This section is from "The Horticulturist, And Journal Of Rural Art And Rural Taste", by P. Barry, A. J. Downing, J. Jay Smith, Peter B. Mead, F. W. Woodward, Henry T. Williams. Also available from Amazon: Horticulturist and Journal of Rural Art and Rural Taste.
This tribe is generally considered by amateurs difficult to cultivate; but they can be grown well by pursuing the following method: The soil should be a sandy peat, well broken with the spade, but not sifted. The best time for potting is March or April. Care must be taken not to over-pot the plants, or injure the roots while potting; the soil must be made very firm and compact about the roots, and the pots well drained; then they should be placed in the greenhouse in an airy situation, and not crowded among other plants. It is also well to keep them in the greenhouse during summer; but in hot weather they should be shaded for two or three hours each day during sunshine. - They require a reasonable supply of water; that is, they must not be sodden, nor left too dry. They may be propagated in the following manner: the cuttings should be taken off and carefully prepared while the wood is young; take off the bottom leaves with a sharp knife, and make a clean out horizontally just through the joint; the cutting-pot should be drained, and then filled to within an inch of the top with the soil above mentioned; on the top of this put a layer of white sand, into which put the cuttings, making a hole for their reception with a small stick.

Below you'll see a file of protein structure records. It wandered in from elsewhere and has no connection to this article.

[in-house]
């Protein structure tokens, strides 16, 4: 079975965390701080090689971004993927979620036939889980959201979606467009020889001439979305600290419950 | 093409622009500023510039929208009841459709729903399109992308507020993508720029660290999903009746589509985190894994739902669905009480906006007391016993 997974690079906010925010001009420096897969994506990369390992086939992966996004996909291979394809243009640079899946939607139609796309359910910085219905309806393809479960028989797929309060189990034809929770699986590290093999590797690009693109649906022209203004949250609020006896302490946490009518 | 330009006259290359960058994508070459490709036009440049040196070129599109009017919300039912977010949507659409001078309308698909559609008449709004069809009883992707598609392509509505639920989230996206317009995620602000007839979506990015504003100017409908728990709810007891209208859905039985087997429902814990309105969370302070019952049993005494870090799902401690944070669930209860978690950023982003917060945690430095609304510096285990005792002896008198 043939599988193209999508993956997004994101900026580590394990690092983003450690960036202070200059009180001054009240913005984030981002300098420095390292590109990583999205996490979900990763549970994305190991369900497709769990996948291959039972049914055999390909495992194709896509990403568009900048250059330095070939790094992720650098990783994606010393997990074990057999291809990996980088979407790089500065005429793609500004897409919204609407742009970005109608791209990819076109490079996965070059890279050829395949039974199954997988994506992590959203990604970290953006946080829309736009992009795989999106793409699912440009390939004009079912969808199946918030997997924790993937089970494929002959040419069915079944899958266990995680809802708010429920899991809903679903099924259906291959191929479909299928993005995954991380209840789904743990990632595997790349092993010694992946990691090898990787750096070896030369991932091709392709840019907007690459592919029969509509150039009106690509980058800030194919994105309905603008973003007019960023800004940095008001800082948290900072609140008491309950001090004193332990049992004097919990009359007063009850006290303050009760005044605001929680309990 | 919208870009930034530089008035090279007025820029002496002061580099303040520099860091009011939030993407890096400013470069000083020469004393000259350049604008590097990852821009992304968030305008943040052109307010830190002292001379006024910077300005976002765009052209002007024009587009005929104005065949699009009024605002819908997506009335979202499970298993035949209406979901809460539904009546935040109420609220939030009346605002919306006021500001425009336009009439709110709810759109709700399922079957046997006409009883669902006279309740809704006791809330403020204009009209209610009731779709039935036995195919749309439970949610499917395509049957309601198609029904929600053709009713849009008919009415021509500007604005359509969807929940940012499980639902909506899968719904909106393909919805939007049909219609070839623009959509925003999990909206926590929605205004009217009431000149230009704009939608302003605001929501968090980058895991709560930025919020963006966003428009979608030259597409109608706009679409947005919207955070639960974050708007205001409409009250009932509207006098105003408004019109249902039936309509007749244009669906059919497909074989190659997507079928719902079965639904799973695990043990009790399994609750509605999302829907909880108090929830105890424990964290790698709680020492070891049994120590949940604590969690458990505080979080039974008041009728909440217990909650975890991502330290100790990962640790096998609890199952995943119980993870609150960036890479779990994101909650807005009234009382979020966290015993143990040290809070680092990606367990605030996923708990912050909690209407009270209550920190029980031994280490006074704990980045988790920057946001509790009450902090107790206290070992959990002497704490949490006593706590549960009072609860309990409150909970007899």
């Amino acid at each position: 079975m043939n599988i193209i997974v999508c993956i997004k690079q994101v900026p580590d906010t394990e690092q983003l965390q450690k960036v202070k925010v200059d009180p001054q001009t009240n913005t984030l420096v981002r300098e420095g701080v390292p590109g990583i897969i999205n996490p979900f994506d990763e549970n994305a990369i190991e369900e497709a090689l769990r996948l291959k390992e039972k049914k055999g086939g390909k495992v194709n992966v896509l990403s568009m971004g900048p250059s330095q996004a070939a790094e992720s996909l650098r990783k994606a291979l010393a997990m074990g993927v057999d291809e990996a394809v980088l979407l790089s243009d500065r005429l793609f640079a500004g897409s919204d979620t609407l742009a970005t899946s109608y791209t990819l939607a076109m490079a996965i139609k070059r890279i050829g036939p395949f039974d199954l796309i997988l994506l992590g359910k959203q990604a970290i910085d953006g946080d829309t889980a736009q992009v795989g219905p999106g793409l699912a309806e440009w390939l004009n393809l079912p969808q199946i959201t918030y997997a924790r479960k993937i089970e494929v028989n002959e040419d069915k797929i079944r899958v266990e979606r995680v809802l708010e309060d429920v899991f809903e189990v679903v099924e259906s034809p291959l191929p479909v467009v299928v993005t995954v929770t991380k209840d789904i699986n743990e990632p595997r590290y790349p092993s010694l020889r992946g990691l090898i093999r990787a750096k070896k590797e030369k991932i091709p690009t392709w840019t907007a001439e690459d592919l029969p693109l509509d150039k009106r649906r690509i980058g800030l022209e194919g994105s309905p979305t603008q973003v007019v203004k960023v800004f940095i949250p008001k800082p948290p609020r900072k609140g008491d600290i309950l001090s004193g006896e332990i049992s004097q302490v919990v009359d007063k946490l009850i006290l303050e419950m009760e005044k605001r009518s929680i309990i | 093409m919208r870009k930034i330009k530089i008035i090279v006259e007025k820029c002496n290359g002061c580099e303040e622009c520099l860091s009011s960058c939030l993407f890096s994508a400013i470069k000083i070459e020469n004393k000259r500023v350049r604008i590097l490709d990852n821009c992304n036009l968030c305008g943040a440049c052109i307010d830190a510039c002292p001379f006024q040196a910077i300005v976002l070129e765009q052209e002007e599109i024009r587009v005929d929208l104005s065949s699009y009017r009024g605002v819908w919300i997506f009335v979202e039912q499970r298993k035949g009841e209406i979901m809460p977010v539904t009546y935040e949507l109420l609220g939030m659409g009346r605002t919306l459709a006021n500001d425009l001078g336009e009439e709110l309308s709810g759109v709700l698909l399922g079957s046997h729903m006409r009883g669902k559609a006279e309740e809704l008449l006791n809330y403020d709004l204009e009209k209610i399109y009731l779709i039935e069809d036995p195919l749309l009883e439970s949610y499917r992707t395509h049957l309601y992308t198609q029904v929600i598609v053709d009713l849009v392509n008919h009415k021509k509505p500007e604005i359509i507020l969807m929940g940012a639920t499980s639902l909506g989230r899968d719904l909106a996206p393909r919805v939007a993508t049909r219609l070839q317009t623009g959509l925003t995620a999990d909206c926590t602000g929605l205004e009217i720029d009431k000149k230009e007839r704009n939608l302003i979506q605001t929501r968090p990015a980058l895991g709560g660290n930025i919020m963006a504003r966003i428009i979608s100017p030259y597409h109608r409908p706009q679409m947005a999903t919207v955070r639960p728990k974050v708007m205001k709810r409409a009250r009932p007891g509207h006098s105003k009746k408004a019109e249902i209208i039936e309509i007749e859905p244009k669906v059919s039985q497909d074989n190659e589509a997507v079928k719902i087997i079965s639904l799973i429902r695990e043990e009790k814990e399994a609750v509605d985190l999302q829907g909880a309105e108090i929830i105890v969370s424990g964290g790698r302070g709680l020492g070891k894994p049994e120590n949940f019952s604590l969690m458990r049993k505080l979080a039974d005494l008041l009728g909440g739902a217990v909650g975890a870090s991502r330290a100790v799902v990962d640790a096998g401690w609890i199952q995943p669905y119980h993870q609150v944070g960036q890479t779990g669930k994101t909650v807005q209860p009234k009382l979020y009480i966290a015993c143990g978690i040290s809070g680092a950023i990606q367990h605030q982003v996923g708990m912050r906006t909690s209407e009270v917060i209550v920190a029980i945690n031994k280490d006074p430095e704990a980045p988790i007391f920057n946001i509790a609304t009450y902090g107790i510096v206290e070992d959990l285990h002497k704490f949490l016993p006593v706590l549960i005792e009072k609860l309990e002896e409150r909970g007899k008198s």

When the pot is full, give them a little water with a fine rose; after which, place a clean glass over them: in this state they may be removed to the propagating house, where the temperature should be 70 degrees. They should be shaded from the sun, which, can be done by placing a sheet of coarse paper over the glasses. ' As soon as the cuttings are rooted, which may be known by their appearance of growth,, they must be potted off; but care must be taken not to injure the roots, and they must be shaded again for a week or ten days, until they make fresh ones; they must then be gradually hardened, and placed with the old plants in the greenhouse. - Alpha (Gard. Chron.).